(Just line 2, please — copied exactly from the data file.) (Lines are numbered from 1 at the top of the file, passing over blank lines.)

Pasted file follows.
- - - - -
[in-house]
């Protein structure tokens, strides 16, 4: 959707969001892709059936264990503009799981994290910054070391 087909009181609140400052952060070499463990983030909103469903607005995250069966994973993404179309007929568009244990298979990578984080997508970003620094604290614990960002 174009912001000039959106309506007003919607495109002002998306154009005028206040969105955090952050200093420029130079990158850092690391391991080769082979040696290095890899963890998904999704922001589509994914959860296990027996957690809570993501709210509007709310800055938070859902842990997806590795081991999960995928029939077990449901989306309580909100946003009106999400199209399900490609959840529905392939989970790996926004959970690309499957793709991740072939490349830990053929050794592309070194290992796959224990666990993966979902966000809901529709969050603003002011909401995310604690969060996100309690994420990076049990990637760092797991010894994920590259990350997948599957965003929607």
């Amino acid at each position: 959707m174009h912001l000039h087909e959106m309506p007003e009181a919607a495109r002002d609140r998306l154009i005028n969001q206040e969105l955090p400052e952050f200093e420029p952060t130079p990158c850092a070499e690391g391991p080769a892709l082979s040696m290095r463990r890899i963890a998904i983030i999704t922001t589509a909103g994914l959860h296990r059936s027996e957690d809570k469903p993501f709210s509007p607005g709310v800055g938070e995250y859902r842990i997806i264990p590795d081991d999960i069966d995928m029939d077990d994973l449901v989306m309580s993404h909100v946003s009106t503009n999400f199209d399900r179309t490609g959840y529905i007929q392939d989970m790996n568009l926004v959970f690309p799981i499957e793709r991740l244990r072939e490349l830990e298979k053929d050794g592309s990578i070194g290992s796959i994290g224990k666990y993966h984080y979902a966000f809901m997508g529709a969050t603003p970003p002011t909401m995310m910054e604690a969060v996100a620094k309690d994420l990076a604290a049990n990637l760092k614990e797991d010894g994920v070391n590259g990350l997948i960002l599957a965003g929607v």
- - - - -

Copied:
């Protein structure tokens, strides 16, 4: 959707969001892709059936264990503009799981994290910054070391 087909009181609140400052952060070499463990983030909103469903607005995250069966994973993404179309007929568009244990298979990578984080997508970003620094604290614990960002 174009912001000039959106309506007003919607495109002002998306154009005028206040969105955090952050200093420029130079990158850092690391391991080769082979040696290095890899963890998904999704922001589509994914959860296990027996957690809570993501709210509007709310800055938070859902842990997806590795081991999960995928029939077990449901989306309580909100946003009106999400199209399900490609959840529905392939989970790996926004959970690309499957793709991740072939490349830990053929050794592309070194290992796959224990666990993966979902966000809901529709969050603003002011909401995310604690969060996100309690994420990076049990990637760092797991010894994920590259990350997948599957965003929607």